“chaired by Blackstone CEO Stephen Schwarzman,”the king of private equity”, who recruited the advisory committee’s members. They include the CEOs of General Motors, JPMorgan, and Walmart. For the first meeting, the council discussed tax and trade, regulation, infrastructure, women in the workforce, education, and immigration.

Indra Nooyi — Chairwoman and CEO of PepsiCo

Indra Nooyi — Chairwoman and CEO of PepsiCo

Donald Heupel/Reuters

Nooyi, along with IBM CEO Ginni Rometty, was assigned to the tax and trade topic for the first meeting.

The PepsiCo CEO found herself in a Trump-related fiasco following the election in November: In an interview with the New York Times’ Andrew Ross Sorkin, Nooyi — who supported Hillary Clinton — congratulated Trump on his victory but noted that many of her employees were crying the day after his election, with minorities wondering if they would be safe in his administration. This led to a couple of viral fake-news posts and an online call to boycott Pepsi.

Paul Atkins — CEO of Patomak Global Partners and former commissioner of the SEC “Atkins — as Trump’s lead regulation advisor, outside of the committee — led the discussion on regulation, along with GM’s Barra. Atkins was the Securities and Exchange Commission’s commissioner from 2002-2008, and is a vocal opponent of the 2010 Dodd-Frank law, which scaled back risk-taking among America’s largest financial institutions in the wake of the financial crisis. Trump is expected to sign an executive order that would repeal the law, according to the Wall Street Journal.”

Doug McMillon — President and CEO of Walmart Stores

Mark Weinberger – CEO EYUK Careers/YouTubeWeinberger, along with fellow male CEO Doug McMillon, led the discussion of women in the workforce.”

Jamie Dimon — Chairman, president, and CEO of JPMorgan Chase

Mary Barra — Chairwoman and CEO of General Motors “Barra was put in charge of the topic of regulation, along with Patomak Global Partners CEO Paul Atkins”

Ginni RomettyChairwoman, president, and CEO of IBM “Rometty was assigned to leading the the discussion on tax and trade, along with PepsiCo CEO Indra Nooyi. She is also a member of Trump’s tech council.”

Larry Fink — Chairman and CEO of BlackRockFink led the discussion on infrastructure, along with Global Infrastructure Partners chairman Adebayo Ogunlesi. At Davos, Fink said that he expects tension between Trump and the Federal Reserve and that the administration would need to carefully navigate relationships with Japan and China, the country’s two biggest lenders. One day ahead of Friday’s business council meeting, Fink sent a memo to BlackRock staff calling for a recommitment to maintaining strong relationships with teams overseas and developing a diverse organization, during an “uncertain” and “uneasy” retreat from globalization.”

Adebayo Ogunlesi — Chairman and managing partner at Global Infrastructure Partners “Ogunlesi led the discussion on infrastructure, along with BlackRock CEO Larry Fink. The Nigerian billionaire investor has not commented publicly on his work with the Trump administration.”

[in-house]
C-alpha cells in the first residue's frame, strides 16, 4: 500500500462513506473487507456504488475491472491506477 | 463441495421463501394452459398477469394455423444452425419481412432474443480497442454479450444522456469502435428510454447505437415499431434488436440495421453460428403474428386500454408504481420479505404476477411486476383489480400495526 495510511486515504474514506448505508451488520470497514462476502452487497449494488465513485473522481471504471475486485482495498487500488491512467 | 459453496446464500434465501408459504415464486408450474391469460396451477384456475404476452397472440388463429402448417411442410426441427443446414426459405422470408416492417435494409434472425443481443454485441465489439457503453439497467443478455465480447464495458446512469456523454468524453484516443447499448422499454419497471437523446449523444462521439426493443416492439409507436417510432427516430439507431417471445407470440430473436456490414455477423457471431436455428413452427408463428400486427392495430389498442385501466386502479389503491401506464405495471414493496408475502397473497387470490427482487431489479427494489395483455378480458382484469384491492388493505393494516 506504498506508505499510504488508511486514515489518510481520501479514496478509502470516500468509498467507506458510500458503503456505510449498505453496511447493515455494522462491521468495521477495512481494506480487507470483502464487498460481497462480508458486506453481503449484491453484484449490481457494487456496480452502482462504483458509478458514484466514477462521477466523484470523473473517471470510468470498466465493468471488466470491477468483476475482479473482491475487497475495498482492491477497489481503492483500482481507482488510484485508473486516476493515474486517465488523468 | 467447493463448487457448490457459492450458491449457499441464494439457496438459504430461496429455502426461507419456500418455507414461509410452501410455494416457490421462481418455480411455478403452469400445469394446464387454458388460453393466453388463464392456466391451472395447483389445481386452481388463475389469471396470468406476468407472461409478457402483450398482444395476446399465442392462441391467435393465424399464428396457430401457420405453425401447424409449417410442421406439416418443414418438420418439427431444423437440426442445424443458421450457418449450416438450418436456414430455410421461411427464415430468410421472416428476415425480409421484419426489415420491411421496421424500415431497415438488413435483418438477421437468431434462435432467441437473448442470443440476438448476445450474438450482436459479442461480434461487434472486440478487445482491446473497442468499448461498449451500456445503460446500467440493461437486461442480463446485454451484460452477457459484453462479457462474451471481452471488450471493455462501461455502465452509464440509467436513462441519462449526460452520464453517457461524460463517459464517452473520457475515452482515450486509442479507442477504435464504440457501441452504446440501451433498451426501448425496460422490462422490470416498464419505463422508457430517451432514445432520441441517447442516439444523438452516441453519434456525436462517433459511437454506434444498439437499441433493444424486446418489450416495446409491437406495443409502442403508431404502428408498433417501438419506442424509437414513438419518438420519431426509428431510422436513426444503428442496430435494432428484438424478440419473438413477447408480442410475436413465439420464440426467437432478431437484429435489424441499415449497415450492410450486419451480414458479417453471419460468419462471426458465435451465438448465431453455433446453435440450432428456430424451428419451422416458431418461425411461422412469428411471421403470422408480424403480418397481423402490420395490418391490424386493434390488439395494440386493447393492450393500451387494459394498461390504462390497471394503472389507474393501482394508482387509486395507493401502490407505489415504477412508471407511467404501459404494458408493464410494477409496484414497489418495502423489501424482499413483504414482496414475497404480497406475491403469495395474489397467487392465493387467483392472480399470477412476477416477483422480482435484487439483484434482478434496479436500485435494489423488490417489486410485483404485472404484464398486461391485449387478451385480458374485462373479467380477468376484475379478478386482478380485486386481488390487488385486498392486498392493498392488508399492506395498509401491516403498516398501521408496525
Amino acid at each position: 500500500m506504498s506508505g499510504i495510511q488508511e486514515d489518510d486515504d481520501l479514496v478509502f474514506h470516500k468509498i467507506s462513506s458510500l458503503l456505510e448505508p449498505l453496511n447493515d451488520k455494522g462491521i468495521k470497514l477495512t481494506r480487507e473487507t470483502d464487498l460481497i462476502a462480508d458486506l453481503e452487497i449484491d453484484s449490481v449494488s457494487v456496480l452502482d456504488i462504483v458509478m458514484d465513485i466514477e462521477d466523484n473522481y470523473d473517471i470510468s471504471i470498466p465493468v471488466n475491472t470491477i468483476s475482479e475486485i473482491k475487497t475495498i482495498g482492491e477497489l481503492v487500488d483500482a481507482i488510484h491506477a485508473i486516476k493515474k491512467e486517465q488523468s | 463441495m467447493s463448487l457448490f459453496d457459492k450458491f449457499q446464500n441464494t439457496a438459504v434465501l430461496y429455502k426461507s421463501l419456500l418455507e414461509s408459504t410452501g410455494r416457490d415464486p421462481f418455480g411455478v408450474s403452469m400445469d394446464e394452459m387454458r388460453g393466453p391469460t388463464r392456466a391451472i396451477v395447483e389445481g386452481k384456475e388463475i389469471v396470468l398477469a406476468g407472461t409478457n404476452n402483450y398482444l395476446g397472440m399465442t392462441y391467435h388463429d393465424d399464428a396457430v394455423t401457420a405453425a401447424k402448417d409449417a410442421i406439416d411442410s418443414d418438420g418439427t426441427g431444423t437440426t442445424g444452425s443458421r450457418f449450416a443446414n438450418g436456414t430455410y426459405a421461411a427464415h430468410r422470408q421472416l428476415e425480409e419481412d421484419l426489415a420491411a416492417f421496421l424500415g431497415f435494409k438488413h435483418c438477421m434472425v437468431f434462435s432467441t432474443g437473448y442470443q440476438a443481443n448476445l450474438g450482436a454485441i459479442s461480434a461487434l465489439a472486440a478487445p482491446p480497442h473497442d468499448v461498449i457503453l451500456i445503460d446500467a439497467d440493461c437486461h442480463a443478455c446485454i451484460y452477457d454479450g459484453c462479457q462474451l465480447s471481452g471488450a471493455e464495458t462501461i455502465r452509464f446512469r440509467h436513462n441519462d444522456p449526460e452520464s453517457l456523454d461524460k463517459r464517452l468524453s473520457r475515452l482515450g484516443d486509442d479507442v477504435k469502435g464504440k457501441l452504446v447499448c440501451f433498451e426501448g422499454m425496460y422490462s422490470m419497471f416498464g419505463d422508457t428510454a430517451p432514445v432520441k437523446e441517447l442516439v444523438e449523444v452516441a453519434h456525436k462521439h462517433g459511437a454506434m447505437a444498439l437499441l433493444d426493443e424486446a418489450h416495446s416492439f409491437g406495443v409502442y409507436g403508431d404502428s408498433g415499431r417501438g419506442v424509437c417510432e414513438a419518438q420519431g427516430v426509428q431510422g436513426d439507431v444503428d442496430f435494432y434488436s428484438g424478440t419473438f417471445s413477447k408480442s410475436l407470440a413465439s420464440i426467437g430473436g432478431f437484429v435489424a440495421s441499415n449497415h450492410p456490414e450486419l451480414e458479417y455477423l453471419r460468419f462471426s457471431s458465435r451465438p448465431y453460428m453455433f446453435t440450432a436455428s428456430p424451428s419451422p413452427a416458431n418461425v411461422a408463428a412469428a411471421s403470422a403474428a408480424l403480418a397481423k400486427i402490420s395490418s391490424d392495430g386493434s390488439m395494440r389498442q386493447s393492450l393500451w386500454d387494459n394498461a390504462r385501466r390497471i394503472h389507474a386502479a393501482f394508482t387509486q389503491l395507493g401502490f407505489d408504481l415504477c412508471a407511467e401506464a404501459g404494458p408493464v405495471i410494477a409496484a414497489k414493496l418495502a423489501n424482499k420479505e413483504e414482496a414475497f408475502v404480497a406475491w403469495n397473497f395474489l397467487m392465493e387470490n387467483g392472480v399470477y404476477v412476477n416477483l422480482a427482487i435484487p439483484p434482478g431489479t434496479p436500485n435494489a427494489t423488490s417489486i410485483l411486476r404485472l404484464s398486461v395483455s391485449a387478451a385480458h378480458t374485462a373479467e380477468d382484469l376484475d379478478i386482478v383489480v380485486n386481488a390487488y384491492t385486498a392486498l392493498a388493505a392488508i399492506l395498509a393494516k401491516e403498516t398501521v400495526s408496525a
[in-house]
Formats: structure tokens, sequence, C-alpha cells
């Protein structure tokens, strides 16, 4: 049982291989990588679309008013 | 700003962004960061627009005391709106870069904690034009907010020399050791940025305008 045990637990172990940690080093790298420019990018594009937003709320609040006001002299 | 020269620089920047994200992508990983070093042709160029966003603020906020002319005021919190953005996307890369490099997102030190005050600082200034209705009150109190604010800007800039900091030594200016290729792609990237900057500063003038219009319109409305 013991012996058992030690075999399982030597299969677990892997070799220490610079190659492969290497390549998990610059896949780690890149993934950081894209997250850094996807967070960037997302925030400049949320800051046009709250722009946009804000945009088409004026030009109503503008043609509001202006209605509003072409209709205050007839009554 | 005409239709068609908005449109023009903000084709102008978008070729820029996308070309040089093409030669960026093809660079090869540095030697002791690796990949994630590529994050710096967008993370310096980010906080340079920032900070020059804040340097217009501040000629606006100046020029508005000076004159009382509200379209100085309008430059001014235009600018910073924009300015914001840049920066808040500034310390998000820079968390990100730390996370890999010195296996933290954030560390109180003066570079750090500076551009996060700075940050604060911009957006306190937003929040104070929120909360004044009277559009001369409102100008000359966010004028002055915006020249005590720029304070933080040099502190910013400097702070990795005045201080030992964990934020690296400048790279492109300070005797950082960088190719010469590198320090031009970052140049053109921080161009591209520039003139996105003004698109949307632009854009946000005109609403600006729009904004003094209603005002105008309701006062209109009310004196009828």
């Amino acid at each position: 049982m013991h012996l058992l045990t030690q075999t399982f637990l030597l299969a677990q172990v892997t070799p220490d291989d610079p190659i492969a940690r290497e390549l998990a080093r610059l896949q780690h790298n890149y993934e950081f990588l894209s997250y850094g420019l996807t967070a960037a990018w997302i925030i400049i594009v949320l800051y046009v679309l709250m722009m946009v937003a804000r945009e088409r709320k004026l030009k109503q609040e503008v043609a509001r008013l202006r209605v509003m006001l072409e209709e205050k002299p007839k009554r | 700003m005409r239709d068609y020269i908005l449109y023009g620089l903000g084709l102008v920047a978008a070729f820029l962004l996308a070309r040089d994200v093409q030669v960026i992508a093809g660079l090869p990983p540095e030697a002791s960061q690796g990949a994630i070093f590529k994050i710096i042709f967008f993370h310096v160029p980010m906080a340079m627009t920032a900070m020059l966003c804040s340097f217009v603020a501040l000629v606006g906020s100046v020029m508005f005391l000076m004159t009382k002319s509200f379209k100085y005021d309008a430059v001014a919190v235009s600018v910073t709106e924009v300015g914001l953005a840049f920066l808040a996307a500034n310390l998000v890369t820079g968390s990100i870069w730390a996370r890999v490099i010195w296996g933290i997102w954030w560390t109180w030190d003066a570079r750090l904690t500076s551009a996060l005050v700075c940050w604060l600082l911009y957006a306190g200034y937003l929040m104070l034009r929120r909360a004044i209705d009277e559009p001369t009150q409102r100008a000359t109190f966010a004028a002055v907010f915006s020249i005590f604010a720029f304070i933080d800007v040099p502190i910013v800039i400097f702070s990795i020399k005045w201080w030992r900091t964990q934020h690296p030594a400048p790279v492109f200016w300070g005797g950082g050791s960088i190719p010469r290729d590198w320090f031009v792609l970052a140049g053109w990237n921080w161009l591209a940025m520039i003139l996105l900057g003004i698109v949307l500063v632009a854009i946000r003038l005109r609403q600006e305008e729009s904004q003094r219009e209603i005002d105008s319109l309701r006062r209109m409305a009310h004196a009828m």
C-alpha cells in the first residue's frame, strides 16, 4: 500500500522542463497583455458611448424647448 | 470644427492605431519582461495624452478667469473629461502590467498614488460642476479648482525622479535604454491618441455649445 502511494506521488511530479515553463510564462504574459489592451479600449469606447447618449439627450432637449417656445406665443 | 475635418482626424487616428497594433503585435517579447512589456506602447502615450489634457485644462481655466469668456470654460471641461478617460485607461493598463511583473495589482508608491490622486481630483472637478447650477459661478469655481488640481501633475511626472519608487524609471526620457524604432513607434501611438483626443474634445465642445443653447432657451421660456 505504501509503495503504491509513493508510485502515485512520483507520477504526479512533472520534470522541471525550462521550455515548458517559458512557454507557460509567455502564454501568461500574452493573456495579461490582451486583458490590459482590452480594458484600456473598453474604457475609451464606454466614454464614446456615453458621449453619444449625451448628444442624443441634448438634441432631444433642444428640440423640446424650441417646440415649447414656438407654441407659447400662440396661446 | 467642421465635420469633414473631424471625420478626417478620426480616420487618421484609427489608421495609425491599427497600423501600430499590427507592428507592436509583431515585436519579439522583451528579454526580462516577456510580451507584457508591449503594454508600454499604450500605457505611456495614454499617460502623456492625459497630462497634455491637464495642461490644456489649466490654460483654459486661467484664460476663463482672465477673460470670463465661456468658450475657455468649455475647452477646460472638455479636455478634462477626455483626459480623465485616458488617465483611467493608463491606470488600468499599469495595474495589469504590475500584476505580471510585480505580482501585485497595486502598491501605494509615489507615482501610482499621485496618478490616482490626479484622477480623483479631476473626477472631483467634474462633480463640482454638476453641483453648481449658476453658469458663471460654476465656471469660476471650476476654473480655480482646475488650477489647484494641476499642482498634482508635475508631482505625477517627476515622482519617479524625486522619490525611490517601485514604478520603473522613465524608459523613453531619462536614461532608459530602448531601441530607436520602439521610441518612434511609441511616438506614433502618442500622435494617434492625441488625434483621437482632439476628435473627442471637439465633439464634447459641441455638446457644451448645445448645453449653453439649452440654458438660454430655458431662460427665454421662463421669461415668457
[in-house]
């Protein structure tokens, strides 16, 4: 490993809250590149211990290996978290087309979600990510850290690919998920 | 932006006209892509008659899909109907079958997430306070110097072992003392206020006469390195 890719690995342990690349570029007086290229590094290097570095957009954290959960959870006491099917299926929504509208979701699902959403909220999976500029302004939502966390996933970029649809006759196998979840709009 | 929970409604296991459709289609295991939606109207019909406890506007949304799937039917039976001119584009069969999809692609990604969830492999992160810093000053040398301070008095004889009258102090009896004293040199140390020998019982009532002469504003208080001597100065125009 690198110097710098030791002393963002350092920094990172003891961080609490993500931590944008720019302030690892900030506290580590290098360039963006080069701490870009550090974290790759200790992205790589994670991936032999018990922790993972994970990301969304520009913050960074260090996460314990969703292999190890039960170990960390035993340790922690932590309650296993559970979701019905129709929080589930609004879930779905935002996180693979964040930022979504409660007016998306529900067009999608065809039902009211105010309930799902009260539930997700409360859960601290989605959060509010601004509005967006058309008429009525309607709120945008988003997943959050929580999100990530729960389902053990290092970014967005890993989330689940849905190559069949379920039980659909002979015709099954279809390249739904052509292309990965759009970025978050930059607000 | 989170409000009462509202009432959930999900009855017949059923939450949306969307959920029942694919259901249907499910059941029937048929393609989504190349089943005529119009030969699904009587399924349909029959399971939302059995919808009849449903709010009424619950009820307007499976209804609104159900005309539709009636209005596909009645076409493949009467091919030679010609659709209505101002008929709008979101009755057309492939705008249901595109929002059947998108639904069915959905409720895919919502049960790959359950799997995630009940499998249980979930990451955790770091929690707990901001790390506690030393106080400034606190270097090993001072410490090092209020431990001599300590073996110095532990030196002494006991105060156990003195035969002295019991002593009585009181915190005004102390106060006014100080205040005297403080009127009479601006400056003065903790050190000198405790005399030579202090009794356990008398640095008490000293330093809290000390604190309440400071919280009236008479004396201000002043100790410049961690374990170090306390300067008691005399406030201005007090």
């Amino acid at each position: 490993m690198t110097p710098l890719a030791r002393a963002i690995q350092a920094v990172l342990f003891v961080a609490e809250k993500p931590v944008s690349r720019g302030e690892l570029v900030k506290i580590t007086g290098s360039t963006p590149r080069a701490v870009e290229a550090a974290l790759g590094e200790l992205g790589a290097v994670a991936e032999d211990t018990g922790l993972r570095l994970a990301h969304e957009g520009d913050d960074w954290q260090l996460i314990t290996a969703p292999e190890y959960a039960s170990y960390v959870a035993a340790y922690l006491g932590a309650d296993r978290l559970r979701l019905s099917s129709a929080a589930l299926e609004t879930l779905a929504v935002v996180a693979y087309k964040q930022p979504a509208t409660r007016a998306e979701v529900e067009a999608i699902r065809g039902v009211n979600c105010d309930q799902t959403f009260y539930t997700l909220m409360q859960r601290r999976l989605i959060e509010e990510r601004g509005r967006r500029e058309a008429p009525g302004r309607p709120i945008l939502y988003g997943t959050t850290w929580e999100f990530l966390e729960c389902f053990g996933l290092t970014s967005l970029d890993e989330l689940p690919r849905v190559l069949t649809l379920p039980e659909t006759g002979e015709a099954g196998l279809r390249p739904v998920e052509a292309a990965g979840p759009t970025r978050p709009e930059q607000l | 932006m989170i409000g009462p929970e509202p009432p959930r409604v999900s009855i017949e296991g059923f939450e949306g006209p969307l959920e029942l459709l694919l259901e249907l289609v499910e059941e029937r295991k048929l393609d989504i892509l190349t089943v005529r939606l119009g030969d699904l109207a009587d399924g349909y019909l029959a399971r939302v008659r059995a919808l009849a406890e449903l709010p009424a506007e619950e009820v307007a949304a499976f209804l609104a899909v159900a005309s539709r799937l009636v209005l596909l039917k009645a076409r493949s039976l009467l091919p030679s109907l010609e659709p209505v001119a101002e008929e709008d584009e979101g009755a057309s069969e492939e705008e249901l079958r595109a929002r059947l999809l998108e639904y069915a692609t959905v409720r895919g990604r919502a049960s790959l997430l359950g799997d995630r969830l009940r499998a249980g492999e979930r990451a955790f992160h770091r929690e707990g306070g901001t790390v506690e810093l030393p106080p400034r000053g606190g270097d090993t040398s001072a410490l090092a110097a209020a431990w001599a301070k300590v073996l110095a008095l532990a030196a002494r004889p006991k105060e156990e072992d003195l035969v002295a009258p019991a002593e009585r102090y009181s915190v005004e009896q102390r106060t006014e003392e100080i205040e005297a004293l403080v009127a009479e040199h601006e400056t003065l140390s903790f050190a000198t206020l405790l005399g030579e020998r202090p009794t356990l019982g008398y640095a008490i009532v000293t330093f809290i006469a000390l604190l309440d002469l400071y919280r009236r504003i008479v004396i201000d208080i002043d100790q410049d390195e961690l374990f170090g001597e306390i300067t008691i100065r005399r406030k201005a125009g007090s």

Jack Welch — Former chairman and CEO of General Electric

Rich Lesser — President and CEO of the Boston Consulting Group Rich Lesser – BCG   ‘An Opportunity To Have a Voice at the Table’ Rich Lesser, 54, is the CEO of the Boston Consulting Group and a member of Donald Trump’s Strategic and Policy Forum.  “Your former senior adviser Ron Nicol advises the transition team, helping the Trump government. BCG also advises a nongovernmental organization that works for Trump’s transition team. “May I share some context? We started supporting the Partnership for Public Service, the NGO you mentioned, in 2011, before the prior election.” Spiegel Online

 Jim McNerney — Former president and CEO of BoeingMcNerney, the former head of Boeing, has not spoken recently in public about his views on the Trump administration, but last March he told CNBC that he found Trump’s rhetoric around trade to be “very dangerous.”

Toby Cosgrove — President and CEO of the Cleveland ClinicPolitico reported that Cosgrove, a Vietnam War veteran, was Trump’s pick for Veterans Affairs secretary”

Kevin Warsh — Distinguished visiting fellow in economics at the Hoover Institute and former governor of the Federal Reserve SystemWarsh was the Federal Reserve’s Wall Street liaison during and after the 2008 financial crisis. He is seen as one of Trump’s potential picks to fill a Fed governor slot, according to Politico.”

Daniel Yergin — Pulitzer Prize-winning author and vice chairman of IHS MarkitYergin, an expert on energy, told Bloomberg after Trump’s election that he expected the president to reverse the progress of regulation, and that global trade needs the most concern and focus within Trump’s first 100 days.”

 WITHDREW June 1, 2017, Elon Musk — CEO and CTO of SpaceX, CEO of Tesla Inc., chairman of Solar City, co-chairman of OpenAI-Business Insider

WITHDREWJune 1, 2017 “A few hours later, Disney chief Bob Iger followed suit, tweeting, “As a matter of principle, I’ve resigned from the president’s council over the Paris Agreement withdrawal.” Forbes